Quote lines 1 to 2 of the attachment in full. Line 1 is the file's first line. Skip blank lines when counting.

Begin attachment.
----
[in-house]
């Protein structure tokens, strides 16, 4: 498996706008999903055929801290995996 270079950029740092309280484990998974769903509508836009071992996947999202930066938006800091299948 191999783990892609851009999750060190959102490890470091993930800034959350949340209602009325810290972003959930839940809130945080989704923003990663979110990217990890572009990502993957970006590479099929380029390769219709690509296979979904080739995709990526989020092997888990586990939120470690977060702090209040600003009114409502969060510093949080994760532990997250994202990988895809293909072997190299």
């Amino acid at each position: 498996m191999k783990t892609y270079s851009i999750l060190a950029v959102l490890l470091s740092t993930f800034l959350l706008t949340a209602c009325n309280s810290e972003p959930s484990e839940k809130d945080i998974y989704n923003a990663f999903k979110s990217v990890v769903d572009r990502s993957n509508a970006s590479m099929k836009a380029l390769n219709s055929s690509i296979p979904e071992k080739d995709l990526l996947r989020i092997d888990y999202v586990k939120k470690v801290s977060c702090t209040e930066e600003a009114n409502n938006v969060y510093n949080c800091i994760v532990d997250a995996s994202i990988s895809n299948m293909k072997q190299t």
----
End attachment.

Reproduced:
[in-house]
């Protein structure tokens, strides 16, 4: 498996706008999903055929801290995996 270079950029740092309280484990998974769903509508836009071992996947999202930066938006800091299948 191999783990892609851009999750060190959102490890470091993930800034959350949340209602009325810290972003959930839940809130945080989704923003990663979110990217990890572009990502993957970006590479099929380029390769219709690509296979979904080739995709990526989020092997888990586990939120470690977060702090209040600003009114409502969060510093949080994760532990997250994202990988895809293909072997190299």